Every detail of the doll was perfect, even down to tiny oval pink fingernails on her dimpled china hands. Her shoes were of palest pink leather, fastened with tiny pearl buttons, and she wore white stockings made of silk. The doll's eyes were bright blue, with long lashes made of real hair and they seemed to smile at Bella, like a friend, like a sister. 

She hugged the doll to her. She'd always wanted a sister. She would call her Gloriana. She lifted the dress to see what the doll wore underneath — and heard a sound at the door. Someone was coming. Quickly she thrust the doll back into Papa's bag and hurried away.

She would have all the time in the world to play with her doll.  

She changed into her prettiest dress and waited until dinner time with barely suppressed excitement.

"Have you been a good girl, Isabella?"

"Yes, Papa." She felt almost sick with anticipation.

"I've brought you something from the city. Do you want to know what it is?"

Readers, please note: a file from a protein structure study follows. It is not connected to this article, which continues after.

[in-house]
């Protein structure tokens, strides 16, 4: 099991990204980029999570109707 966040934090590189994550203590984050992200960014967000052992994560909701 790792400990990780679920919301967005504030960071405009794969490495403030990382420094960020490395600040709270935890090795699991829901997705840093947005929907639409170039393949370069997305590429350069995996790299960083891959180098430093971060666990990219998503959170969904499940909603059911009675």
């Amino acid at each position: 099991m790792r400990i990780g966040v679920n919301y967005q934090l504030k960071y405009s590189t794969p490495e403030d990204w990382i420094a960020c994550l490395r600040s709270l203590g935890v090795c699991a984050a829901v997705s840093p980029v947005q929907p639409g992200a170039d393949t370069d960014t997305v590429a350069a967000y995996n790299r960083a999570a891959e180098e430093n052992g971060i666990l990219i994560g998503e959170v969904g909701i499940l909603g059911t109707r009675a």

Her hands were shaking. "Yes, please Papa."

He handed her a parcel, square and heavy, too small to be the doll.  "Well, go on, open it."

She unwrapped it. It was a book; Equus, on the care and treatment of horses. Puzzled, she glanced at her father, thinking perhaps he'd played a trick on her and would produce the doll in a minute. "Is that all, Papa?"

He laughed. "No, of course it isn't all, now where did I put it?" And he started patting his pockets.

And Bella laughed with him, laughing too loudly in relief and delight that Papa had joked with her, when normally he was so serious.

"Ah, here it is." He pulled from his pocket a small twist of paper. 

Bella's laughter died. She eyed the brown paper twist. She knew what it contained and it wasn't a doll.

"Thought I'd forgotten your sweet tooth, did you?" He gave her the little packet of boiled sweets." Now, come and give your father a kiss and then run along upstairs with your treasures."

Were you a doll kind of child or were animals more your thing? Were you ever disappointed in a present, as Isabella was? Do you still love getting presents? On wordwenches we give our guests the most stupendous cyber gifts, no expense spared. If you could give yourself a stupendous gift, no expense spared, what would it be? I'll give a copy of my January book, BRIDE BY MISTAKE, to someone who leaves a comment.